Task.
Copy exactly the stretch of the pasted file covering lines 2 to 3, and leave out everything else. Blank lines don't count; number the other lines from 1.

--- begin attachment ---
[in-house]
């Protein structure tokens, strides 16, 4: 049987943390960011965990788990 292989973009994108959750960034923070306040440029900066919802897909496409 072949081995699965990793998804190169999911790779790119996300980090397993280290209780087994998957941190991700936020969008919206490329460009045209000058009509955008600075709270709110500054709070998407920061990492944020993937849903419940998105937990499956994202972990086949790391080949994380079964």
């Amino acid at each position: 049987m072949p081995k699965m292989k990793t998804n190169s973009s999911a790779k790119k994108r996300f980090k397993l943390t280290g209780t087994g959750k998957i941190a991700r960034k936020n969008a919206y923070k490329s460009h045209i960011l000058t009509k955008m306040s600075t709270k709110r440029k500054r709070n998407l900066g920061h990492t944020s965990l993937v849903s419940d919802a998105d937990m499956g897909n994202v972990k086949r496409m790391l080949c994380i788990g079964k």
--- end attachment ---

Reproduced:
């Protein structure tokens, strides 16, 4: 049987943390960011965990788990 292989973009994108959750960034923070306040440029900066919802897909496409 072949081995699965990793998804190169999911790779790119996300980090397993280290209780087994998957941190991700936020969008919206490329460009045209000058009509955008600075709270709110500054709070998407920061990492944020993937849903419940998105937990499956994202972990086949790391080949994380079964």
């Amino acid at each position: 049987m072949p081995k699965m292989k990793t998804n190169s973009s999911a790779k790119k994108r996300f980090k397993l943390t280290g209780t087994g959750k998957i941190a991700r960034k936020n969008a919206y923070k490329s460009h045209i960011l000058t009509k955008m306040s600075t709270k709110r440029k500054r709070n998407l900066g920061h990492t944020s965990l993937v849903s419940d919802a998105d937990m499956g897909n994202v972990k086949r496409m790391l080949c994380i788990g079964k």